Smile! You’ve finally got dental coverage — thanks to a state program
Author: Dan Njegomir - November 15, 2017 - Updated: November 15, 2017
Each week, the Colorado Dental Association has been posting real-life testimonials on social media about the impact of a state initiative extending Medicaid dental coverage to Colorado adults. Several adults from across Colorado — Denver, the Western Slope and Eastern Plains included — are being highlighted in the series being shared on Facebook, Twitter and the Colorado Dental Association website.
Children in Medicaid-insured households long have gotten coverage for their oral health care, but adults only were brought in under the state-federal Medicaid umbrella a few years ago. A Colorado Dental Association press release this week touts the effort and gives some background:
Starting on April 1, 2014, Colorado adults enrolled in Medicaid gained access to dental coverage. Colorado expanded this benefit because of the importance of dental care and the strong evidence that good oral health is substantially linked to overall physical health. Health experts agree that neglecting oral health leads to serious conditions like strokes, heart and lung disease, pneumonia and diabetes. Good oral health conversely can prevent major health conditions and supports healthy pregnancies.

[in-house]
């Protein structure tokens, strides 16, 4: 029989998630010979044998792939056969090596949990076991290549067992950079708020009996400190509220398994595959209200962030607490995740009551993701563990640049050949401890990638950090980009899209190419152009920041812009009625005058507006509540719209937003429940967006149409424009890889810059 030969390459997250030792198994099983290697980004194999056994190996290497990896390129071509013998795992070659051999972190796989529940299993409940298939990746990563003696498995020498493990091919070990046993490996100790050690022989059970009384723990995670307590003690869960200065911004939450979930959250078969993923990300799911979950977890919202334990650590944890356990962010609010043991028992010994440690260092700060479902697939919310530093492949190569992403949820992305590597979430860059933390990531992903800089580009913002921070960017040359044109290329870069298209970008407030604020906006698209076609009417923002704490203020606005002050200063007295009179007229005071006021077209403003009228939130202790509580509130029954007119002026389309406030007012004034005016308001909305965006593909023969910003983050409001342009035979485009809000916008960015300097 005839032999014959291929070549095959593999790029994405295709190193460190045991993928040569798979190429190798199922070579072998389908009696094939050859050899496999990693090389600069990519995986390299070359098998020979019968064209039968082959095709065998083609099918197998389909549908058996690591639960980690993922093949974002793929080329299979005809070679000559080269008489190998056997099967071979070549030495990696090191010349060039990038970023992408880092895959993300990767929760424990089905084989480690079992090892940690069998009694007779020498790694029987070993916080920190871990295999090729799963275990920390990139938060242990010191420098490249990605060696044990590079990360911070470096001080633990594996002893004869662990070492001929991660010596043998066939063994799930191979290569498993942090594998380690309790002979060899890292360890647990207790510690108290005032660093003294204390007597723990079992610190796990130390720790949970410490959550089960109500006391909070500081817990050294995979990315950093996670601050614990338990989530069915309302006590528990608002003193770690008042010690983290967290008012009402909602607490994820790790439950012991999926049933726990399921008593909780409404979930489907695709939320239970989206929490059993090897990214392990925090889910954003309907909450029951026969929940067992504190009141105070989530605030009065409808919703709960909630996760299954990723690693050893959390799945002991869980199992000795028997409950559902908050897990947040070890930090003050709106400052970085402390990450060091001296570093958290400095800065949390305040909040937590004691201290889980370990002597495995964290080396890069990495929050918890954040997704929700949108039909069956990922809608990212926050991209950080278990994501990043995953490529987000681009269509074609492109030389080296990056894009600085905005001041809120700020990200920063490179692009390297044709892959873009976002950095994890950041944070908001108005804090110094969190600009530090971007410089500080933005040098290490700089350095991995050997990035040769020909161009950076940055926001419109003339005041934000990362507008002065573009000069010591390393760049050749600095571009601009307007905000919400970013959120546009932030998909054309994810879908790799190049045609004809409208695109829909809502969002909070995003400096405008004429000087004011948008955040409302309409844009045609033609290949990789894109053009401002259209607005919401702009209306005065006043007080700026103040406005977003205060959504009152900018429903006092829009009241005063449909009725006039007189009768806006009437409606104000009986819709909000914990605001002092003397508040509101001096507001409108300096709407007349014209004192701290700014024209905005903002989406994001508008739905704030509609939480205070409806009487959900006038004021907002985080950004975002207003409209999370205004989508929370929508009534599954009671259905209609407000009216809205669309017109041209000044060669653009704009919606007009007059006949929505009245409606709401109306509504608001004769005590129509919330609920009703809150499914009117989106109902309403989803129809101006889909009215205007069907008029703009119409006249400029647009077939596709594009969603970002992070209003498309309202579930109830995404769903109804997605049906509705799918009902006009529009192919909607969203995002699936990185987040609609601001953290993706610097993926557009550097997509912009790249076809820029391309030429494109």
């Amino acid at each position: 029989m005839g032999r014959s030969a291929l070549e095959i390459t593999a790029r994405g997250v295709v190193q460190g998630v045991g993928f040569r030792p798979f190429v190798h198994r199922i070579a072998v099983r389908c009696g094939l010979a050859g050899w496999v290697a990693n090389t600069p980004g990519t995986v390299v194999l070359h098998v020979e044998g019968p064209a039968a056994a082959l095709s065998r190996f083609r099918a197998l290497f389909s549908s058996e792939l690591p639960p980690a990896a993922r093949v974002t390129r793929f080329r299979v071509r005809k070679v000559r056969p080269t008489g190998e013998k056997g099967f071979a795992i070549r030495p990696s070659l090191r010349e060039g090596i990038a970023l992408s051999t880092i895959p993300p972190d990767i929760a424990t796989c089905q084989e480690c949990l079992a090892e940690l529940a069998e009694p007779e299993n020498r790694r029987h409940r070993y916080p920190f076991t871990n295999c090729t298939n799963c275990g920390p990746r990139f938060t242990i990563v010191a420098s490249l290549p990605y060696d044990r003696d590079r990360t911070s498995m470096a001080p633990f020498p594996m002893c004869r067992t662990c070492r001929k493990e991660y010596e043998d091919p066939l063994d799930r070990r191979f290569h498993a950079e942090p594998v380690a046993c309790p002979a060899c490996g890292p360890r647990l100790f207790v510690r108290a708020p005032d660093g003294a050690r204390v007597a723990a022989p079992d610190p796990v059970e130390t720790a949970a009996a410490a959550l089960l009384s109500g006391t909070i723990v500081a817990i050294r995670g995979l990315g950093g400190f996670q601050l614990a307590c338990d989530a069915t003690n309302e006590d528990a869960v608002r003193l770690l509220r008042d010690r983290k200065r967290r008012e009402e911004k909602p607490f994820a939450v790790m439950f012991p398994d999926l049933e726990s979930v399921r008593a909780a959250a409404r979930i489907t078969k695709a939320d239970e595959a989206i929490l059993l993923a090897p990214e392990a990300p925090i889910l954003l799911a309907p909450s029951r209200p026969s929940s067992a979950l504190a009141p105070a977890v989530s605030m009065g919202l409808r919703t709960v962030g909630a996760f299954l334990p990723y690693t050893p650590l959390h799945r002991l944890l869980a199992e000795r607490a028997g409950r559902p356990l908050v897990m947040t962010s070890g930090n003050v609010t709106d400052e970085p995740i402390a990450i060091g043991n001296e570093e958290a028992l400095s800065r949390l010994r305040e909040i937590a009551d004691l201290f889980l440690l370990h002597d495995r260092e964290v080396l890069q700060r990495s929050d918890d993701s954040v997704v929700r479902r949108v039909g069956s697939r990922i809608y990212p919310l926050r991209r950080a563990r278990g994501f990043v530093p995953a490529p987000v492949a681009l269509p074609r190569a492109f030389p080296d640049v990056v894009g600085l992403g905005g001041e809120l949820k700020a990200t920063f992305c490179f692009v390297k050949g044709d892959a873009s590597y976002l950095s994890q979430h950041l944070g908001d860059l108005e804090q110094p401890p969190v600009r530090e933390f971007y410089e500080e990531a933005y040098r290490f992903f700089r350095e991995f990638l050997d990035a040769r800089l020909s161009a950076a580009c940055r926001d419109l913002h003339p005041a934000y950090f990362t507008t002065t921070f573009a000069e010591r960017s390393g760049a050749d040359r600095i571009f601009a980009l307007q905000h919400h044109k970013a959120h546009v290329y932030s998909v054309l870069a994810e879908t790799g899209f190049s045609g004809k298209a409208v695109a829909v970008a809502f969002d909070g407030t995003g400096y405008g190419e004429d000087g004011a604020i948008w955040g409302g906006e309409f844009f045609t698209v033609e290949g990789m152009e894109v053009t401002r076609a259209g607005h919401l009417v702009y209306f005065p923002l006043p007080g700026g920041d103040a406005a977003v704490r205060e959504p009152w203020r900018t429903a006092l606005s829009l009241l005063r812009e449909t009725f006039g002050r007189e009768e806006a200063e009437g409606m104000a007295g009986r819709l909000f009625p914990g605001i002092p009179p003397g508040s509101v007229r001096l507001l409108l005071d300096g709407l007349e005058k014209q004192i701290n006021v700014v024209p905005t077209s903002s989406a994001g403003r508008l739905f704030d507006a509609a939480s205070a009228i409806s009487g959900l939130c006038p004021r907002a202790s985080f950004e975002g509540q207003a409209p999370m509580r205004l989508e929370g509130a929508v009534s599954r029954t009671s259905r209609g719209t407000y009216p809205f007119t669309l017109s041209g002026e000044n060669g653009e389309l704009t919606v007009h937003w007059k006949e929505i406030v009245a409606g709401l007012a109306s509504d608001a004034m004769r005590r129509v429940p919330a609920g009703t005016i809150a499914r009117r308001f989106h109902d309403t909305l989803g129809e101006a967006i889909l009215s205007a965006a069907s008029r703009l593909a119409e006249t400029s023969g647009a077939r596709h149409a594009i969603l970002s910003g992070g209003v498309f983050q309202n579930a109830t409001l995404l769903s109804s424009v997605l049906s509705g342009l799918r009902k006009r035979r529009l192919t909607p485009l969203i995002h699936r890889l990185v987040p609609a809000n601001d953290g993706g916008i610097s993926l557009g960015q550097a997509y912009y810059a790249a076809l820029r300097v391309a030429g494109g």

What’s more, all those maladies and more become the burden of taxpayers when the medically indigent don’t have dental coverage; they wind up in emergency rooms. And that costs all of society a lot more than if they simply had seen a dentist in time.
Hence, testimonials like this one from Zaida Garcia of Aurora:
I have a really big smile. That’s one of the reasons I know I have to take care of my teeth. I didn’t always have access to affordable dental care. That didn’t do my teeth any favors. …
… I moved to Colorado two years ago, and got dental coverage by enrolling in Medicaid. I promptly found a dentist and scheduled a teeth cleaning. I ended up needing a root canal and cap for a tooth that otherwise would have needed to be pulled. …
… The cap on my tooth is the perfect shade—not too light, not too dark. I still have a big smile, because I know that nobody can tell a thing!
The subtext of the “Dental Health Matters” campaign by the dental association is to help ensure continued state funding for the program. It’s covered by interest the state earns on unclaimed bank accounts and other unclaimed assets whose owners can’t be located.
A key premise seems to be that the additional funding for the adult dental benefit is a cost-saving investment not only in the physical health of the beneficiaries but also in the fiscal health of the state in the long run.